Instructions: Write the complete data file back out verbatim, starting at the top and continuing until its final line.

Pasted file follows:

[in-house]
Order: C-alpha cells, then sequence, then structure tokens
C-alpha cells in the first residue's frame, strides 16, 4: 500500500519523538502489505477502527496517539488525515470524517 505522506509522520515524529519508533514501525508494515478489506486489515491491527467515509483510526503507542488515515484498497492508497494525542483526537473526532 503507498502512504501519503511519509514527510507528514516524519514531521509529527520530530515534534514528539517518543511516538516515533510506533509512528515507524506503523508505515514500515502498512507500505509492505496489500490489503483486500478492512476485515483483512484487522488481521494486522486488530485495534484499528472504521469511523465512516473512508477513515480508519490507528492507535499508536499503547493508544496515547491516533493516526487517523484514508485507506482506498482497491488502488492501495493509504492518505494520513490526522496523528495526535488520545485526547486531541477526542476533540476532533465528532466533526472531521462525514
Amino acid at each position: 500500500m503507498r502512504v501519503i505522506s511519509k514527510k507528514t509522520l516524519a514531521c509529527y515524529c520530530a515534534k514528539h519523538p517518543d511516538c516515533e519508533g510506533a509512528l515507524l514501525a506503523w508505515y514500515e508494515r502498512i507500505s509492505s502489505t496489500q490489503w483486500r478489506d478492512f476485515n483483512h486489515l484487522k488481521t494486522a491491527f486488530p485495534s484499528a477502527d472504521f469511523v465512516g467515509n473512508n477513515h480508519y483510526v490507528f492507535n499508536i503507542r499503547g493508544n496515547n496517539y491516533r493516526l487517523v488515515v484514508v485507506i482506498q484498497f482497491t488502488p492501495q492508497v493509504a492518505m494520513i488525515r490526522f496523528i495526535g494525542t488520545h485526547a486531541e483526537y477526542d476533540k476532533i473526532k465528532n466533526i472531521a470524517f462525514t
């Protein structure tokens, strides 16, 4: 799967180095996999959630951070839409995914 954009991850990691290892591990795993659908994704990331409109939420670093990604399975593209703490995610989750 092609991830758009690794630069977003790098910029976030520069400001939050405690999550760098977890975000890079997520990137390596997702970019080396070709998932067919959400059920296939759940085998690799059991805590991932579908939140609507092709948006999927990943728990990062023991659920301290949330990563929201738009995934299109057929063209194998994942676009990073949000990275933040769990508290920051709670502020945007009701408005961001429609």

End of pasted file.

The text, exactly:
[in-house]
Order: C-alpha cells, then sequence, then structure tokens
C-alpha cells in the first residue's frame, strides 16, 4: 500500500519523538502489505477502527496517539488525515470524517 505522506509522520515524529519508533514501525508494515478489506486489515491491527467515509483510526503507542488515515484498497492508497494525542483526537473526532 503507498502512504501519503511519509514527510507528514516524519514531521509529527520530530515534534514528539517518543511516538516515533510506533509512528515507524506503523508505515514500515502498512507500505509492505496489500490489503483486500478492512476485515483483512484487522488481521494486522486488530485495534484499528472504521469511523465512516473512508477513515480508519490507528492507535499508536499503547493508544496515547491516533493516526487517523484514508485507506482506498482497491488502488492501495493509504492518505494520513490526522496523528495526535488520545485526547486531541477526542476533540476532533465528532466533526472531521462525514
Amino acid at each position: 500500500m503507498r502512504v501519503i505522506s511519509k514527510k507528514t509522520l516524519a514531521c509529527y515524529c520530530a515534534k514528539h519523538p517518543d511516538c516515533e519508533g510506533a509512528l515507524l514501525a506503523w508505515y514500515e508494515r502498512i507500505s509492505s502489505t496489500q490489503w483486500r478489506d478492512f476485515n483483512h486489515l484487522k488481521t494486522a491491527f486488530p485495534s484499528a477502527d472504521f469511523v465512516g467515509n473512508n477513515h480508519y483510526v490507528f492507535n499508536i503507542r499503547g493508544n496515547n496517539y491516533r493516526l487517523v488515515v484514508v485507506i482506498q484498497f482497491t488502488p492501495q492508497v493509504a492518505m494520513i488525515r490526522f496523528i495526535g494525542t488520545h485526547a486531541e483526537y477526542d476533540k476532533i473526532k465528532n466533526i472531521a470524517f462525514t
């Protein structure tokens, strides 16, 4: 799967180095996999959630951070839409995914 954009991850990691290892591990795993659908994704990331409109939420670093990604399975593209703490995610989750 092609991830758009690794630069977003790098910029976030520069400001939050405690999550760098977890975000890079997520990137390596997702970019080396070709998932067919959400059920296939759940085998690799059991805590991932579908939140609507092709948006999927990943728990990062023991659920301290949330990563929201738009995934299109057929063209194998994942676009990073949000990275933040769990508290920051709670502020945007009701408005961001429609």